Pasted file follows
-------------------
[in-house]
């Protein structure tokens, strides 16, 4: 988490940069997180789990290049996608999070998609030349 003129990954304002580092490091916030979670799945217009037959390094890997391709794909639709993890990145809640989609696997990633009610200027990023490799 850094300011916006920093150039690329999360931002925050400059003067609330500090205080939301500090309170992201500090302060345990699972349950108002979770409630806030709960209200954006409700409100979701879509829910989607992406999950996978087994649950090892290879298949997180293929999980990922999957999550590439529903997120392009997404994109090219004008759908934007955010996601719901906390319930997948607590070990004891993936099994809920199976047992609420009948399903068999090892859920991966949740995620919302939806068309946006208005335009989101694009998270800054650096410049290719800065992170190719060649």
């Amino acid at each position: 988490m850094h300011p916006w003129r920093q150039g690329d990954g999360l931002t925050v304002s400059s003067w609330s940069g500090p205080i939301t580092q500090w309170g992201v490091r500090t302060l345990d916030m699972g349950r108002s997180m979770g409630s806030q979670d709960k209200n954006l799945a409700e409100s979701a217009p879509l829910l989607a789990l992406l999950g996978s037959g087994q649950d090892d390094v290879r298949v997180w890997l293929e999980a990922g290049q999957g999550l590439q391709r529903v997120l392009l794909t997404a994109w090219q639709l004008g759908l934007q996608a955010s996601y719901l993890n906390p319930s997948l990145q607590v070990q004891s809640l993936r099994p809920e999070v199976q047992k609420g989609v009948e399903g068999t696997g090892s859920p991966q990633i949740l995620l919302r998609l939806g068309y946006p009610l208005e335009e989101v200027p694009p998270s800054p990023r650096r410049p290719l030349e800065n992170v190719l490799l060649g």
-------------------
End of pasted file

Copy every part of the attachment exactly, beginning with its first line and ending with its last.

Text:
[in-house]
């Protein structure tokens, strides 16, 4: 988490940069997180789990290049996608999070998609030349 003129990954304002580092490091916030979670799945217009037959390094890997391709794909639709993890990145809640989609696997990633009610200027990023490799 850094300011916006920093150039690329999360931002925050400059003067609330500090205080939301500090309170992201500090302060345990699972349950108002979770409630806030709960209200954006409700409100979701879509829910989607992406999950996978087994649950090892290879298949997180293929999980990922999957999550590439529903997120392009997404994109090219004008759908934007955010996601719901906390319930997948607590070990004891993936099994809920199976047992609420009948399903068999090892859920991966949740995620919302939806068309946006208005335009989101694009998270800054650096410049290719800065992170190719060649």
């Amino acid at each position: 988490m850094h300011p916006w003129r920093q150039g690329d990954g999360l931002t925050v304002s400059s003067w609330s940069g500090p205080i939301t580092q500090w309170g992201v490091r500090t302060l345990d916030m699972g349950r108002s997180m979770g409630s806030q979670d709960k209200n954006l799945a409700e409100s979701a217009p879509l829910l989607a789990l992406l999950g996978s037959g087994q649950d090892d390094v290879r298949v997180w890997l293929e999980a990922g290049q999957g999550l590439q391709r529903v997120l392009l794909t997404a994109w090219q639709l004008g759908l934007q996608a955010s996601y719901l993890n906390p319930s997948l990145q607590v070990q004891s809640l993936r099994p809920e999070v199976q047992k609420g989609v009948e399903g068999t696997g090892s859920p991966q990633i949740l995620l919302r998609l939806g068309y946006p009610l208005e335009e989101v200027p694009p998270s800054p990023r650096r410049p290719l030349e800065n992170v190719l490799l060649g």